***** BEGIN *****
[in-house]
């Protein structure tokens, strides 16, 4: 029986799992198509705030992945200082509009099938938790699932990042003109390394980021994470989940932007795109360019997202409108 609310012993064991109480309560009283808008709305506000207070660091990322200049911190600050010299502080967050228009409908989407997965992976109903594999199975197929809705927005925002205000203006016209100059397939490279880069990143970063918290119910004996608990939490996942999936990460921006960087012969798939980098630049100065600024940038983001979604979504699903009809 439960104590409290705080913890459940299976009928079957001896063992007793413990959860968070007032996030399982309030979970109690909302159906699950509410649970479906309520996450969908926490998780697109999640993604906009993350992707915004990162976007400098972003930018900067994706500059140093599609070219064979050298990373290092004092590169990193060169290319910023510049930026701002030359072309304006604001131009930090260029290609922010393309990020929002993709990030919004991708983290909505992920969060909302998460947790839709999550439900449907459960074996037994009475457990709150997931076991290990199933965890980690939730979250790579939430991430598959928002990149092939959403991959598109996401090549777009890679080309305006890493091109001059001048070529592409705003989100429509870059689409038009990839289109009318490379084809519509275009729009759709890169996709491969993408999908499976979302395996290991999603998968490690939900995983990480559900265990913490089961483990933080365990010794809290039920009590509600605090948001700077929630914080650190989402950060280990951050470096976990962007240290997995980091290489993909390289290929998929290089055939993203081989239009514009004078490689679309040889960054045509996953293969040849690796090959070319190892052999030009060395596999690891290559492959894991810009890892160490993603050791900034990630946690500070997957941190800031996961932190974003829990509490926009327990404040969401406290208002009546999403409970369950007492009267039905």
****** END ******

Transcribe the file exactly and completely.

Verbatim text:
[in-house]
């Protein structure tokens, strides 16, 4: 029986799992198509705030992945200082509009099938938790699932990042003109390394980021994470989940932007795109360019997202409108 609310012993064991109480309560009283808008709305506000207070660091990322200049911190600050010299502080967050228009409908989407997965992976109903594999199975197929809705927005925002205000203006016209100059397939490279880069990143970063918290119910004996608990939490996942999936990460921006960087012969798939980098630049100065600024940038983001979604979504699903009809 439960104590409290705080913890459940299976009928079957001896063992007793413990959860968070007032996030399982309030979970109690909302159906699950509410649970479906309520996450969908926490998780697109999640993604906009993350992707915004990162976007400098972003930018900067994706500059140093599609070219064979050298990373290092004092590169990193060169290319910023510049930026701002030359072309304006604001131009930090260029290609922010393309990020929002993709990030919004991708983290909505992920969060909302998460947790839709999550439900449907459960074996037994009475457990709150997931076991290990199933965890980690939730979250790579939430991430598959928002990149092939959403991959598109996401090549777009890679080309305006890493091109001059001048070529592409705003989100429509870059689409038009990839289109009318490379084809519509275009729009759709890169996709491969993408999908499976979302395996290991999603998968490690939900995983990480559900265990913490089961483990933080365990010794809290039920009590509600605090948001700077929630914080650190989402950060280990951050470096976990962007240290997995980091290489993909390289290929998929290089055939993203081989239009514009004078490689679309040889960054045509996953293969040849690796090959070319190892052999030009060395596999690891290559492959894991810009890892160490993603050791900034990630946690500070997957941190800031996961932190974003829990509490926009327990404040969401406290208002009546999403409970369950007492009267039905």